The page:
Sunday, July 29, 2007

How to Keep Dinosaurs by Robert Mash

I have a soft spot for fake non-fiction books, from The Tough Guide to Fantasyland through the wonderful Dragons: The Modern Infestation by Pamela Wharton Blanpied to the kind of Star Wars books with diagrams about how a lightsaber "really" works. So this book was right up my alley, and I grabbed it as soon as I saw it (a year ago at Lunacon, from the table of the mighty Michael Walsh, lord of Old Earth Books).

The concept is simple and wonderful: Dinosaurs (and related saurians) can make good pets in the modern world, but owners need to choose wisely. The best-known and most popular dinosaurs -- the T. Rexes and Diplodocuses of this world -- are really not suitable to the average suburban house.

Mash's excellent advice is that a first-time dinosaur owner start with a less-difficult species such as Compsognathus or Euparkeria. After succeeding on that level, the adventurous dino-keeper can move up to a Heterodontosaurus, or a Dsungaripterus (a top pterosaur recommendation), or even an Ornithomimus (particularly good for riding). How to Keep Dinosaurs is suitable for trainers at any level, from rank first-timers to safari park owners trying to decide if they're ready to step up to the mighty Brachiosaurus.

The book is divided into eight chapters listing dinosaurs of various types (for beginners, flying pets, security work, eggs and meat, hide and feather, and so on), along with chapters on general dino-raising tips, sicknesses of dinosaurs and their cures, classification charts, and the essential toolkit for dealing with dinos. Particularly welcome in this updated and expanded edition (the first since the 1983 original) are the large photographic illustrations, showing various saurians in their natural state or as adapted to the human world -- I'm particularly fond of the fierce Ornitholestes in his police vest.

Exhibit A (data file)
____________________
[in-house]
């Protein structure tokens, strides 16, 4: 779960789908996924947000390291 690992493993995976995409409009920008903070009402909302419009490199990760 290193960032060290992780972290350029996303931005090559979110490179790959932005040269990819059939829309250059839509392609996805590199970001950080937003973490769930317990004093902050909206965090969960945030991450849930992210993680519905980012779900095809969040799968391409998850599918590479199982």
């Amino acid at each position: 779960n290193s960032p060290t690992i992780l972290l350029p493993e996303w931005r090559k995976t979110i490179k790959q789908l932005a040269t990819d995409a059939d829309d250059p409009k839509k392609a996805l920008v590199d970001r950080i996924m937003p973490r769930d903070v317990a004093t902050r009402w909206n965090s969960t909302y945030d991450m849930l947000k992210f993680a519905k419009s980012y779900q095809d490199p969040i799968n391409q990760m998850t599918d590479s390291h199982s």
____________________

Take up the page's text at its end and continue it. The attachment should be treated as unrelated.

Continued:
Each dinosaur's entry includes a handy set of icons describing its needs and potential problems (some of those icons encode such useful information as "herbivore," "omnivore," "will eat other pets," "likes children," "likes children to eat," "worryingly smart," "worryingly stupid," and "worryingly flatulent"), size and weight comparisons, and detailed notes on their uses, strengths and drawbacks. Additionally, each dino has notes on feeding, housing, breeding and availability.

Quite simply, anyone who hopes to raise or keep a dinosaur needs this book. And even those of us who prefer to keep dinos out of our own homes will find it thoroughly amusing and enlightening. I recommend this book most highly.


Anonymous said...

Why the different covers (i.e., the image at the top of the entry vs. the image on the Amazon link at the bottom of the entry)? British vs. American versions?

Andrew Wheeler said...

I don't know why the covers are different; it looks like variant covers of the same design. That could either mean the one in the small Amazon box was one of several variants, or was the cover on a later printing, or was an early cover design that escaped into the world but wasn't used on the book.

I'm not sure which, but the book I have is from Weidenfeld & Nicolson (a british press), and the Amazon book says it's from W&N as well. But the big bookshot is my scan of the actual bookcover, so I know at least some of the copies of the book had that cover.

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